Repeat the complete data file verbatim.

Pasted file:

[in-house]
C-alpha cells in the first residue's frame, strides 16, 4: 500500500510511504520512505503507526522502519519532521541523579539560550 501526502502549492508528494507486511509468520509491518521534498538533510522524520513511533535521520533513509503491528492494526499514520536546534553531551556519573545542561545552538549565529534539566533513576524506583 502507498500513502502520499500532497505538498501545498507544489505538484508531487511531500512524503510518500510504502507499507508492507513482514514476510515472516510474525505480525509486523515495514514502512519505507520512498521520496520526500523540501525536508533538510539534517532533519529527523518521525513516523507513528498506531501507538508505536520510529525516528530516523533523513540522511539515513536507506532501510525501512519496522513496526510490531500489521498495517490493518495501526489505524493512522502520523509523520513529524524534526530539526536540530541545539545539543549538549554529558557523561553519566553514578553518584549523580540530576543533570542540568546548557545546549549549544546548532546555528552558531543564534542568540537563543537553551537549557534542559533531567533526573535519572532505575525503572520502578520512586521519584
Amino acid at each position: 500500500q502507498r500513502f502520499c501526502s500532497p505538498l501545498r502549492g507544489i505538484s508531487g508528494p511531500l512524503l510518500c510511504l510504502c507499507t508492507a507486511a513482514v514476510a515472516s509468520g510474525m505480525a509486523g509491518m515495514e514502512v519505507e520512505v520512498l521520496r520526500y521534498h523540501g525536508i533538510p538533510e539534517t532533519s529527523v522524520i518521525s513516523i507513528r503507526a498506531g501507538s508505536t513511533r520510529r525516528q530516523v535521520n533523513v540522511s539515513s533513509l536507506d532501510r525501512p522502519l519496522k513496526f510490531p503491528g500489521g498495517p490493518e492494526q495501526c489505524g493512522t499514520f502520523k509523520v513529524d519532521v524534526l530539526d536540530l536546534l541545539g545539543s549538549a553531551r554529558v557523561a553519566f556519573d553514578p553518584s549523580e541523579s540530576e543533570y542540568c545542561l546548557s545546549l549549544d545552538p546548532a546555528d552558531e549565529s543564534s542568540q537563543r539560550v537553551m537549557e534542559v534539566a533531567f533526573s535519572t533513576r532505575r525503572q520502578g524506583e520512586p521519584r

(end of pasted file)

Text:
[in-house]
C-alpha cells in the first residue's frame, strides 16, 4: 500500500510511504520512505503507526522502519519532521541523579539560550 501526502502549492508528494507486511509468520509491518521534498538533510522524520513511533535521520533513509503491528492494526499514520536546534553531551556519573545542561545552538549565529534539566533513576524506583 502507498500513502502520499500532497505538498501545498507544489505538484508531487511531500512524503510518500510504502507499507508492507513482514514476510515472516510474525505480525509486523515495514514502512519505507520512498521520496520526500523540501525536508533538510539534517532533519529527523518521525513516523507513528498506531501507538508505536520510529525516528530516523533523513540522511539515513536507506532501510525501512519496522513496526510490531500489521498495517490493518495501526489505524493512522502520523509523520513529524524534526530539526536540530541545539545539543549538549554529558557523561553519566553514578553518584549523580540530576543533570542540568546548557545546549549549544546548532546555528552558531543564534542568540537563543537553551537549557534542559533531567533526573535519572532505575525503572520502578520512586521519584
Amino acid at each position: 500500500q502507498r500513502f502520499c501526502s500532497p505538498l501545498r502549492g507544489i505538484s508531487g508528494p511531500l512524503l510518500c510511504l510504502c507499507t508492507a507486511a513482514v514476510a515472516s509468520g510474525m505480525a509486523g509491518m515495514e514502512v519505507e520512505v520512498l521520496r520526500y521534498h523540501g525536508i533538510p538533510e539534517t532533519s529527523v522524520i518521525s513516523i507513528r503507526a498506531g501507538s508505536t513511533r520510529r525516528q530516523v535521520n533523513v540522511s539515513s533513509l536507506d532501510r525501512p522502519l519496522k513496526f510490531p503491528g500489521g498495517p490493518e492494526q495501526c489505524g493512522t499514520f502520523k509523520v513529524d519532521v524534526l530539526d536540530l536546534l541545539g545539543s549538549a553531551r554529558v557523561a553519566f556519573d553514578p553518584s549523580e541523579s540530576e543533570y542540568c545542561l546548557s545546549l549549544d545552538p546548532a546555528d552558531e549565529s543564534s542568540q537563543r539560550v537553551m537549557e534542559v534539566a533531567f533526573s535519572t533513576r532505575r525503572q520502578g524506583e520512586p521519584r